Milton O. Reeves, another son of William F., was born in Rush County in 1864, married in 1882 and early pioneered in the automobile industry as the builder of either the fourth or fifth American auto, and even sold some of them. But his work on the horseless carriage he did without directly tying it to the Reeves Company. He called his vehicle a "motocycle" (not motorcycle). Largely because of its variable speed transmission (based on belts and pulleys), he believed it was superior to Henry Ford's "quadricycle" which had only one speed.
His first recorded test of the transmission in an auto took place on 26 September 1896, before all the coach work was complete. It worked perfectly, as did the power train, but it was noisy and emitted nasty fumes and vapors. A double muffler, later installed, was probably the industry's first. Later that fall when the car was driven to Indianapolis, it attained a top speed of 15 mph, and was reportedly "the first auto in the city." (In a later test the vehicle would attain 30 mph.) Nonetheless, in 1898 Milton confessed in a Board meeting that he had lost momentum in his work because of matters of vibration, odor/vapor, exhaust-and "other [problems] too numerous to mention." "I have been discouraged," he acknowledged, "with the machine as a whole." His distress however probably grew out of the almost complete lack of sales from his intended wealthy customers.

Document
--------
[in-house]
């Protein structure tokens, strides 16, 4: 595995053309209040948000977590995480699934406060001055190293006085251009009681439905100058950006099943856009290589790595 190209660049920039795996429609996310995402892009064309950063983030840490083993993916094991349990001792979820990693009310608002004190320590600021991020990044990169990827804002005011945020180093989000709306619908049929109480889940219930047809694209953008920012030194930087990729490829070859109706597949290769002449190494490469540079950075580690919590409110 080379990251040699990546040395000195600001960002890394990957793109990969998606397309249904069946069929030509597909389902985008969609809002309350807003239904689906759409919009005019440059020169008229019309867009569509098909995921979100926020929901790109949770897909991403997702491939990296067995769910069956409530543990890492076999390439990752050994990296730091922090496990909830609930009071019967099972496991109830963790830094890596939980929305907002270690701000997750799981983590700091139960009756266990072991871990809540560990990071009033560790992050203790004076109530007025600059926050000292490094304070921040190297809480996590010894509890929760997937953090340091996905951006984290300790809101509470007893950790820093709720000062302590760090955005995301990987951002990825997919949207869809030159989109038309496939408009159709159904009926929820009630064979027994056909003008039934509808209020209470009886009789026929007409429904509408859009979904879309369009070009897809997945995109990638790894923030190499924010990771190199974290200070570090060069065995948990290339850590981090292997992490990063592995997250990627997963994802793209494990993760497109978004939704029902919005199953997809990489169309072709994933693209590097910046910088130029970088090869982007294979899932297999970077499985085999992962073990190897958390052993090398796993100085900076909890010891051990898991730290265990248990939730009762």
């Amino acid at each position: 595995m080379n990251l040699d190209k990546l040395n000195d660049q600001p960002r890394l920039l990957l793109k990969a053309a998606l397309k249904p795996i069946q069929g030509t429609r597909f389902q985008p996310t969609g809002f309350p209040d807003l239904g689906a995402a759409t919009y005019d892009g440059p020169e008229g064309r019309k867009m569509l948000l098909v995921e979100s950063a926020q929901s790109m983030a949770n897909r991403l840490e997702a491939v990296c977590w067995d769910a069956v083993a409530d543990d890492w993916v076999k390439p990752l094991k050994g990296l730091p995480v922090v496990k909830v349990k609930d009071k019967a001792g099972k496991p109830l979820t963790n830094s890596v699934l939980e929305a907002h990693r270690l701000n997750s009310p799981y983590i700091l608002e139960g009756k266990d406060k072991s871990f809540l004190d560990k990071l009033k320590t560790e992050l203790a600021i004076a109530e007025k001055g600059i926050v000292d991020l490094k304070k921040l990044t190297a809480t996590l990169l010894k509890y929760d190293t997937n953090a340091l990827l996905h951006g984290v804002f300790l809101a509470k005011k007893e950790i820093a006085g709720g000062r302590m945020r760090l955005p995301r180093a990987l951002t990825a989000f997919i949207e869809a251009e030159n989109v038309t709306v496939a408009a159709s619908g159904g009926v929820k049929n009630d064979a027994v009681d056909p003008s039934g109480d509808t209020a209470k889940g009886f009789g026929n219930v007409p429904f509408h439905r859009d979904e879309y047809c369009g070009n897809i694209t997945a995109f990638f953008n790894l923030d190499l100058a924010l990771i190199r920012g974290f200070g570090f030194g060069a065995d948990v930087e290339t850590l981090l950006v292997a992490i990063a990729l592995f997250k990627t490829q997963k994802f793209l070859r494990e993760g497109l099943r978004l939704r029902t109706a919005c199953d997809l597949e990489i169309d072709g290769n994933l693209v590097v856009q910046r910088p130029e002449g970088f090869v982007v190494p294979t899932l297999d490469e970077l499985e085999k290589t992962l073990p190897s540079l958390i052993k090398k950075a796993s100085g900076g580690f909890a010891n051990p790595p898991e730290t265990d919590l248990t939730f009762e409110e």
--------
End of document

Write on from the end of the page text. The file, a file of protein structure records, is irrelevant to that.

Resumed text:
Two auto models, more the product of Milton Reeves' own initiative than of the Company itself, deserve mention. His eight-wheel Octo-Auto was hailed by writer and editor Elbert Hubbard for its comfort and durability. Traversing Chicago streets, including those with ruts six inches deep, it brought "ease to the passenger and . . .length of life to the auto, "remarked Hubbard. Its tires reportedly should last eight times as long as one might expect because eight wheels carried the load and eased the car in and out of road furrows caused by horse-drawn wagons. With 40-horsepower and a length exceeding 20 feet, this 4-passenger vehicle retailed for $3200.00.
The Sexto-Auto, a six-wheel version of the Octo-Auto and in the luxury class, had variable speed and reportedly made several cross-country jaunts. It never caught on with the American public, probably because of its price: in 1910 it sold for $4500.00. The second motocycle he built was called "The Big Seven," for the number of adults it held. The last such vehicle which came from Milton's plans was perhaps the "grandfather" of modern buses, for 20 passengers could squeeze into five soft, leather seats. More like a bus than a passenger car, its wheels were too far apart and the engine did not run well when it encountered wagon ruts in dirt or gravel roads. Milton's vehicles were not successful but he jump-started a new era in land transportation with his variable speed transmission, important both to automobiles, to lathes, and other Reeves engines...
Nonetheless, the Reeves name was firmly entrenched in the manufacturing world. When Milton died in 1925 at the age of 60 he held more than 100 patents. In 1910 his gifted designer and builder was awarded the Edward Longstreth Medal for pioneer work in the development of the variable speed transmission, so important was it in the country's first automobiles.